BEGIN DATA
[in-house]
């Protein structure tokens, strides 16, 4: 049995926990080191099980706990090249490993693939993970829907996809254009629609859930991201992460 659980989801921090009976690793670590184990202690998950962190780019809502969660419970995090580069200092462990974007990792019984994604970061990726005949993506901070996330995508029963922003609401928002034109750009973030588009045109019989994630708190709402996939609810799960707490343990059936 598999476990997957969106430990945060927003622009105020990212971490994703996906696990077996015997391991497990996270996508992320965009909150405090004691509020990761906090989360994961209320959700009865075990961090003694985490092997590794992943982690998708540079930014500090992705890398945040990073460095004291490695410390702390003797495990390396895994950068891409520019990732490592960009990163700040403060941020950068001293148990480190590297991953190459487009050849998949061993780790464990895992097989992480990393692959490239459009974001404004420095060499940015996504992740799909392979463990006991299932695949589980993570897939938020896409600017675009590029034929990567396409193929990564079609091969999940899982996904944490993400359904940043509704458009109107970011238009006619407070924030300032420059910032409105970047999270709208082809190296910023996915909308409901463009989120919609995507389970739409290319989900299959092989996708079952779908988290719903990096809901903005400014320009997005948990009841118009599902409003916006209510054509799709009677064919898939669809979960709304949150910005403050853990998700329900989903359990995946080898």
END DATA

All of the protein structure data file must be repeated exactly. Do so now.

[in-house]
């Protein structure tokens, strides 16, 4: 049995926990080191099980706990090249490993693939993970829907996809254009629609859930991201992460 659980989801921090009976690793670590184990202690998950962190780019809502969660419970995090580069200092462990974007990792019984994604970061990726005949993506901070996330995508029963922003609401928002034109750009973030588009045109019989994630708190709402996939609810799960707490343990059936 598999476990997957969106430990945060927003622009105020990212971490994703996906696990077996015997391991497990996270996508992320965009909150405090004691509020990761906090989360994961209320959700009865075990961090003694985490092997590794992943982690998708540079930014500090992705890398945040990073460095004291490695410390702390003797495990390396895994950068891409520019990732490592960009990163700040403060941020950068001293148990480190590297991953190459487009050849998949061993780790464990895992097989992480990393692959490239459009974001404004420095060499940015996504992740799909392979463990006991299932695949589980993570897939938020896409600017675009590029034929990567396409193929990564079609091969999940899982996904944490993400359904940043509704458009109107970011238009006619407070924030300032420059910032409105970047999270709208082809190296910023996915909308409901463009989120919609995507389970739409290319989900299959092989996708079952779908988290719903990096809901903005400014320009997005948990009841118009599902409003916006209510054509799709009677064919898939669809979960709304949150910005403050853990998700329900989903359990995946080898």